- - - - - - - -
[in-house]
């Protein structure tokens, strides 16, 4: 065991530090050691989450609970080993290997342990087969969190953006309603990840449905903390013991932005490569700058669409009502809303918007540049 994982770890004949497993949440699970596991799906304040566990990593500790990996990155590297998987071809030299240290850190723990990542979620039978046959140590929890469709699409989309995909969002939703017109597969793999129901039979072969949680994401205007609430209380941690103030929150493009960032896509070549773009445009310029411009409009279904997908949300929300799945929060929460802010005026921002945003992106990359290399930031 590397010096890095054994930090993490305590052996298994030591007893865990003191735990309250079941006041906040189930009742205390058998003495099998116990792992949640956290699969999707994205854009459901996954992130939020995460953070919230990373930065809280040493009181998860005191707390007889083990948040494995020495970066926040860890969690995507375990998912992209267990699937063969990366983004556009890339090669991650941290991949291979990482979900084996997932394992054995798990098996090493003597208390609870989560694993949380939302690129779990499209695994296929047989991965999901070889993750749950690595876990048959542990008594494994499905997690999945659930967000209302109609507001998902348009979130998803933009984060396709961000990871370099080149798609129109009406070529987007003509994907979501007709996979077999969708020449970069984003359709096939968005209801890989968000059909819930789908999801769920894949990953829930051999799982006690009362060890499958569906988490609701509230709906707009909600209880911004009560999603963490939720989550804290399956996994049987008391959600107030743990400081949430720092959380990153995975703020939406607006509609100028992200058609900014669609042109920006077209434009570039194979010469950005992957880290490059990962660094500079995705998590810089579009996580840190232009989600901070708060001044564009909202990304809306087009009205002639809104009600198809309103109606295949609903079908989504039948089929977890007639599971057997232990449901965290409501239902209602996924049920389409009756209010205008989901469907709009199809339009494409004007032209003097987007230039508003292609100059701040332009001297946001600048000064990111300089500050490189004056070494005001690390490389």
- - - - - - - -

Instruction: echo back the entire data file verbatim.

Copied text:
[in-house]
């Protein structure tokens, strides 16, 4: 065991530090050691989450609970080993290997342990087969969190953006309603990840449905903390013991932005490569700058669409009502809303918007540049 994982770890004949497993949440699970596991799906304040566990990593500790990996990155590297998987071809030299240290850190723990990542979620039978046959140590929890469709699409989309995909969002939703017109597969793999129901039979072969949680994401205007609430209380941690103030929150493009960032896509070549773009445009310029411009409009279904997908949300929300799945929060929460802010005026921002945003992106990359290399930031 590397010096890095054994930090993490305590052996298994030591007893865990003191735990309250079941006041906040189930009742205390058998003495099998116990792992949640956290699969999707994205854009459901996954992130939020995460953070919230990373930065809280040493009181998860005191707390007889083990948040494995020495970066926040860890969690995507375990998912992209267990699937063969990366983004556009890339090669991650941290991949291979990482979900084996997932394992054995798990098996090493003597208390609870989560694993949380939302690129779990499209695994296929047989991965999901070889993750749950690595876990048959542990008594494994499905997690999945659930967000209302109609507001998902348009979130998803933009984060396709961000990871370099080149798609129109009406070529987007003509994907979501007709996979077999969708020449970069984003359709096939968005209801890989968000059909819930789908999801769920894949990953829930051999799982006690009362060890499958569906988490609701509230709906707009909600209880911004009560999603963490939720989550804290399956996994049987008391959600107030743990400081949430720092959380990153995975703020939406607006509609100028992200058609900014669609042109920006077209434009570039194979010469950005992957880290490059990962660094500079995705998590810089579009996580840190232009989600901070708060001044564009909202990304809306087009009205002639809104009600198809309103109606295949609903079908989504039948089929977890007639599971057997232990449901965290409501239902209602996924049920389409009756209010205008989901469907709009199809339009494409004007032209003097987007230039508003292609100059701040332009001297946001600048000064990111300089500050490189004056070494005001690390490389």